TV Audiences Will Get Different View of Solar

This weekend, the solar industry is trading in the hot lights of the Congressional interrogation chamber for the bright lights of television.

In a week that’s been dominated by headlines about the growing Solyndra scandal, primetime television viewers and rabid sports junkies can catch a glimpse of the reality that’s been lost in recent days: Solar panels can generate more than just politically supercharged outrage. They also generate power.

And is there anywhere better to generate that power than along the red carpet of Hollywood and atop the slice of American culture that is Sunday football?

Just outside Washington (ironic, isn’t it?), the Washington Redskins unveiled this week a 2-megawatt (MW) photovoltaics system that will power FedEx Field and will include 8,000 panels that cover parking spaces, power electric vehicle charging stations and line the roof. And that’s not to mention the 30-foot-tall “Solar Man” statue with integrated solar panels. According to NRG Energy, the system is the largest in the NFL and will power about 20 percent of the stadium’s energy needs on game day and 100 percent on non-game days.

The installation will be on display not only for fans but for many NFL viewers across the country in what is being dubbed “The Solar Bowl.” The game against the Arizona Cardinals is being carried by FOX and will be shown in several markets, including Arizona, which knows a thing or two about solar.

Once the sun sets on the East Coast, viewers can stay with FOX and tune in to the 63rd Primetime Emmys as TV’s biggest stars parade down a recycled red carpet and beneath a canopy of SolarWorld panels that will help power the event. After the show, panels from the 50-kilowatt system (kW) will be donated to Habitat for Humanity of Greater Los Angeles.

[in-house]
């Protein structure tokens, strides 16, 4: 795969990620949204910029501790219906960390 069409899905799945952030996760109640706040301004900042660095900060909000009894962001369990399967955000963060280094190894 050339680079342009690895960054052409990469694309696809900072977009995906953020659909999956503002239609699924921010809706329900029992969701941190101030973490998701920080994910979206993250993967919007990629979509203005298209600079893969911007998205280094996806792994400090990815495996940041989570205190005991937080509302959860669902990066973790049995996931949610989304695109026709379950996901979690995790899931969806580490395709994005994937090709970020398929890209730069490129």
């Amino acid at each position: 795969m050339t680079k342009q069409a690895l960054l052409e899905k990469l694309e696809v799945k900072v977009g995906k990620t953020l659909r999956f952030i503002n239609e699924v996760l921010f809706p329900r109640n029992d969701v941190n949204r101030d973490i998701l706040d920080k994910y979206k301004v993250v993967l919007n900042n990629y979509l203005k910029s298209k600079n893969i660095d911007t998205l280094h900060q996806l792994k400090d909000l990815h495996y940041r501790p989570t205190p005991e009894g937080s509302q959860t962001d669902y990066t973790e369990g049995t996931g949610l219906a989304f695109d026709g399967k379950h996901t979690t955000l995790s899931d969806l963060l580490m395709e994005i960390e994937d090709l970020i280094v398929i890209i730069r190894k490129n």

While the wind industry has taken its case for renewable power straight to the supermarket with its new WindMade label, the solar industry seems to be going the cultural route in an effort to get more residents in the U.S. and abroad to understand the technology and appreciate its potential impact.

You don’t have to look much farther than soccer fields across the world to see the solar marketing push. Chinese companies like Suntech and Yingli have set their sights on Germany’s biggest soccer league. For Yingli, the soccer effort doesn’t stop there. The company is the first in the solar industry to become a sponsor of U.S. Soccer national teams and they are also a sponsor of the 2014 World Cup in Brazil. Construction has already started in Brazil on South America’s first solar-powered soccer stadium and the country plans to have solar installations at all its World Cup venues prior to 2014.

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Steve Leone has been a journalist for more than 15 years and has worked for news organizations in Rhode Island, Maine, New Hampshire, Virginia and California.

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